by Anonymous Coward on Monday April 30, 2018 @10:50AM (#56529295)

    It's important to note the technology cannot read people's thoughts.

    YET!

    • by gtall ( 79522 )

      Ummm...why? To quote Professor Snape, “The mind is not a book, to be opened at will and examined at leisure. Thoughts are not etched on the inside of skulls, to be perused by an invader. The mind is a complex and many-layered thing.”

      That seems apropos. The brain itself has various parts that work in parallel. What part of it contains the mind that it may be read? It is likely there is no single part, so that parallel parts contents would have to be assembled into a coherent picture. That itself

    • As soon as it does, there will be a lot less crime, faster court proceedings, and better politicians. Bring it on!
  • by Mordaximus ( 566304 ) on Monday April 30, 2018 @10:55AM (#56529337)

    They made fun of me decades ago, but who's got the last laugh now!

    • by Junta ( 36770 ) on Monday April 30, 2018 @10:58AM (#56529361)

      They have the last laugh. Little do you know they put the sensors *right in the tinfoil*. You *thought* you were protecting yourself but you just played right into their hands.

    • by Anonymous Coward

      A tin foil hat would probably increase conductivity, making the brain scanners more accurate.

      • by Nidi62 ( 1525137 )

        A tin foil hat would probably increase conductivity, making the brain scanners more accurate.

        Yep, the whole tin-foil hat thing was secretly promulgated by the government to make it easier to track and monitor the people who can see through all of the government's tricks and lies. That's why I built a farraday cage around my head. Now I just have to deal with people asking me why I have a copper birdcage on my head.

  • by aicrules ( 819392 ) on Monday April 30, 2018 @11:10AM (#56529447)
    Their publicly disclosed net income went from about $130 million in 2014 to $160 million in 2016 and then dropped considerably to about $65 million in 2017? Couldn't possibly be exaggerating or just plain lying right?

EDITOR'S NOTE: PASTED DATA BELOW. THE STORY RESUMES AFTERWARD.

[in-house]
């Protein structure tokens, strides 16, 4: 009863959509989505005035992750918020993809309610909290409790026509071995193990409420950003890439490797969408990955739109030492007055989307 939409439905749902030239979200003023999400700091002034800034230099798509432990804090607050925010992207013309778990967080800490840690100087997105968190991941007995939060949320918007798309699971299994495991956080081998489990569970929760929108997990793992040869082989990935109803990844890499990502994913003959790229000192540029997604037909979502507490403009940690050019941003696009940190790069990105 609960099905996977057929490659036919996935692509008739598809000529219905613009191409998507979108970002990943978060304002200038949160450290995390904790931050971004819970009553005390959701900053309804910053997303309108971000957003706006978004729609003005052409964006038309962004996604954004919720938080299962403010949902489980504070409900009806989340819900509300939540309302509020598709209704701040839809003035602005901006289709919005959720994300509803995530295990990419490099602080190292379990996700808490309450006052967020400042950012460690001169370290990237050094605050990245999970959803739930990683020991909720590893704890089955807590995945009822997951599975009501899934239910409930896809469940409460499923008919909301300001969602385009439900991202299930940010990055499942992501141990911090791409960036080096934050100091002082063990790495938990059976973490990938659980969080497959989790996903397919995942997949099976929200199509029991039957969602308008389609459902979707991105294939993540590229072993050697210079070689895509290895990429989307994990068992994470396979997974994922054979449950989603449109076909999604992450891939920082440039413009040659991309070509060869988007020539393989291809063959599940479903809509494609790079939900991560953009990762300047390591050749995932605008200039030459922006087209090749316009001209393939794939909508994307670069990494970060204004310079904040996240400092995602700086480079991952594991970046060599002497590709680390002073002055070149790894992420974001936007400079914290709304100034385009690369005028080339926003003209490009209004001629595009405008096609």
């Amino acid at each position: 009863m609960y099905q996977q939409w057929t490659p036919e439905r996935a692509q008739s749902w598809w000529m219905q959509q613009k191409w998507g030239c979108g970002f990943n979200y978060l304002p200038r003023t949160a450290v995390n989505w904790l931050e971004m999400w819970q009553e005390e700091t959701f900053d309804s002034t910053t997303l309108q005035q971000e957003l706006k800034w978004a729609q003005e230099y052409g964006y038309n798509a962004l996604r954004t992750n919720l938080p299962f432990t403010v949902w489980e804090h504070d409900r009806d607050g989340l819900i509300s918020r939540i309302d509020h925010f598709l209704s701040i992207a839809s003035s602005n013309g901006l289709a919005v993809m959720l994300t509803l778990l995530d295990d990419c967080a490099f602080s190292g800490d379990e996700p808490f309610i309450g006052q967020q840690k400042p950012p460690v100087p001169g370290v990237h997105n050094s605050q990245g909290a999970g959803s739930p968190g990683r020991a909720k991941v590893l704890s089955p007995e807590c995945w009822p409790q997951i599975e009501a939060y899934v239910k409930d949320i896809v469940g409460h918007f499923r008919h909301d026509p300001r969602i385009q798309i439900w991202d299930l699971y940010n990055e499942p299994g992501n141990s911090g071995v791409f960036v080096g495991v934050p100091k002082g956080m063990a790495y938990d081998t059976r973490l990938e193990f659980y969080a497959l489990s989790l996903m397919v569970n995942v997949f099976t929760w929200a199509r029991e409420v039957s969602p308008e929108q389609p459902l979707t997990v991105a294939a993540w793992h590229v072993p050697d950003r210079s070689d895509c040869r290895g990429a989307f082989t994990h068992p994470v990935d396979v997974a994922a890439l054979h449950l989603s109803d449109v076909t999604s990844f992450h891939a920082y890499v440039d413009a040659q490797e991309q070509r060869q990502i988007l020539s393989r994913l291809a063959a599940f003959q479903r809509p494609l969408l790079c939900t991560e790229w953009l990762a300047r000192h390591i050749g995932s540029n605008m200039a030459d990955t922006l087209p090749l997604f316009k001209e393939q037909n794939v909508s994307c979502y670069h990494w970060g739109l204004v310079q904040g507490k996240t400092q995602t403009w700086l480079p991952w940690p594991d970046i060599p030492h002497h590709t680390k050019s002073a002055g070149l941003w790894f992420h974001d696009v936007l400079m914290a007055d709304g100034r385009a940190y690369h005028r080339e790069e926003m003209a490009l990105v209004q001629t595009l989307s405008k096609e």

• by Nidi62 ( 1525137 )

      Their publicly disclosed net income

      There it is. Obviously the Chinese government was paying them under the table to use their employees as guinea pigs to test the brainwave technology. Personally, if I were a Chinese citizen, I would be a little wary if they started handing out free hats at the next Party meeting.

    • by Anonymous Coward

      Don't let the facts get in the way of propaganda. They need people to think it's effective so they don't reject the idea.

    • Maybe there is such a thing as GROSS Profit vs NET Profit, but hey -- what do I know?
      • Well it's not much of an improvement if the net profit doesn't go up. I'd even give them the benefit of the doubt if net profit rose proportionally. But since it dropped considerably that $315 million increase is meaningless even if there is an actual on the books number that it comes from.
      • They did have a stock price increase that could be correlated to a 2014 implementation. But since mid-2016 the stock has been on a steady decline. Obviously these are neither indicators of this specific activity directly impacting profitability, but still brings their claim into question. Being unwilling to give details of the program also makes it questionable.
  • by Jim Sadler ( 3430529 ) on Monday April 30, 2018 @11:13AM (#56529469)
    That might be a great idea if 100% of the people are required all to use the device except for Trump. He has no brain waves to study at all.